The manic preoccupation of the right-wing media for war is a persistent component of coverage of the Middle East and the rise of ISIL. There is so much sophomoric and useless debate over whether President Obama uses the word “war” or not, that the television punditry seem to have abandoned reporting on what’s actually taking place. New Corpse covered this retreat to surface-level theatrics and partisan politics last week, but an article by Lee Fang in The Nation brings to light another critical element that is dangerously absent from the media presentation.
Fang’s “Who’s Paying the Pro-War Pundits?” reports that the proliferation of former Pentagon and other government officials who comprise much of the commentator class on TV are not disinterested analysts expressing their opinions and showing off their patriotism. In fact, many are self-serving lobbyists and corporate insiders whose war fever will have a direct and positive effect on their bank accounts. For example, Fang cites the frequent appearances of former General Jack Keane, whose advice is invariably supportive of escalating the military conflict. Among Keane’s business interests is the Institute for the Study of War (ISW), a think tank he runs with Fox News contributors Liz Cheney and William Kristol. Fang writes…
“Left unsaid during his media appearances (and left unmentioned on his congressional witness disclosure form) are Keane’s other gigs: as special adviser to Academi, the contractor formerly known as Blackwater; as a board member to tank and aircraft manufacturer General Dynamics; a ‘venture partner’ to SCP Partners, an investment firm that partners with defense contractors, including XVionics, an ‘operations management decision support system’ company used in Air Force drone training; and as president of his own consulting firm, GSI LLC.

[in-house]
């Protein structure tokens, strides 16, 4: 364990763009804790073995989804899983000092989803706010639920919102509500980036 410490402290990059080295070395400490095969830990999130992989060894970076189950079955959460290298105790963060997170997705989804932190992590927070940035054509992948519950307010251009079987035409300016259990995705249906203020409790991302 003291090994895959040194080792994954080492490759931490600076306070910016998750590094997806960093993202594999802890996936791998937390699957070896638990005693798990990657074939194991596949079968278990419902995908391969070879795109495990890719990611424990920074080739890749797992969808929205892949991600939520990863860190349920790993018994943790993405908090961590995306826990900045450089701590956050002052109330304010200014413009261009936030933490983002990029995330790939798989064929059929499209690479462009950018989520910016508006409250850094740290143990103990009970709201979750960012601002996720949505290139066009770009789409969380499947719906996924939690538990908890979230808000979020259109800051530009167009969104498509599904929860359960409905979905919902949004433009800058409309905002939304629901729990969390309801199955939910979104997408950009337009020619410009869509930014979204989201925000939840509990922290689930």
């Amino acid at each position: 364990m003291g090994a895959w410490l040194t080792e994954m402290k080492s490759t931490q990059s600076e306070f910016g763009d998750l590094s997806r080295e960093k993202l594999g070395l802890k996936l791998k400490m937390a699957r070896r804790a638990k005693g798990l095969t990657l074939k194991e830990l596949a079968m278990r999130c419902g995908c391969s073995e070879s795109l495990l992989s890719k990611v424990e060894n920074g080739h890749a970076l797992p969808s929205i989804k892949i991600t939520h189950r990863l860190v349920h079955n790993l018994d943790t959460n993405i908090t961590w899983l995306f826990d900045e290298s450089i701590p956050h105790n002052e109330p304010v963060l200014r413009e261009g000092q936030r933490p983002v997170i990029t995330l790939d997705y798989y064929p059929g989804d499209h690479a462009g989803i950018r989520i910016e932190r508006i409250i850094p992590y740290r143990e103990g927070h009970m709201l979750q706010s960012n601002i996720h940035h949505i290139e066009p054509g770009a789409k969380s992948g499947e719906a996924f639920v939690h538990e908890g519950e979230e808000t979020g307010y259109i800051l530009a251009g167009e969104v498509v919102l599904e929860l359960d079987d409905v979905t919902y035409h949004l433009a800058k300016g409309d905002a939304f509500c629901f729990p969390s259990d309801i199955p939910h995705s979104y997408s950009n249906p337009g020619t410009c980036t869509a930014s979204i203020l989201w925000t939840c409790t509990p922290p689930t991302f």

“To portray Keane as simply a think tank leader and a former military official, as the media have done, obscures a fairly lucrative career in the contracting world. For the General Dynamics role alone, Keane has been paid a six-figure salary in cash and stock options since he joined the firm in 2004; last year, General Dynamics paid him $258,006.”
The Nation’s article contains several more disturbing examples of this conflict of interest in armed conflict. The presence of so many people with a profit motive advocating a full-scale, boots-on-the-ground war, is cause for concern. The American people need to be informed when news networks serve up lobbyists and corporate executives from the defense industry, but fail to disclose their affiliations. The question we must ask ourselves is: Are we being seduced into another quagmire in order to line the pockets of the military-industrial-media complex?
This is not a war, should not be called a war, and should definitely not become a war. Despite the panicky blatherings of media Chicken Littles, ISIL is not the biggest, most fearsome enemy we’ve ever faced. Al Qaeda had both more fighters and more money. The army of Saddam Hussein was bigger, richer, better armed, and better trained. And much of their wealth, armory, and training came straight from the United States. Remember this when you hear the partisans and profiteers in the media declaring that the fate of the planet rests on defeating this puny brigade of impotent crackpots.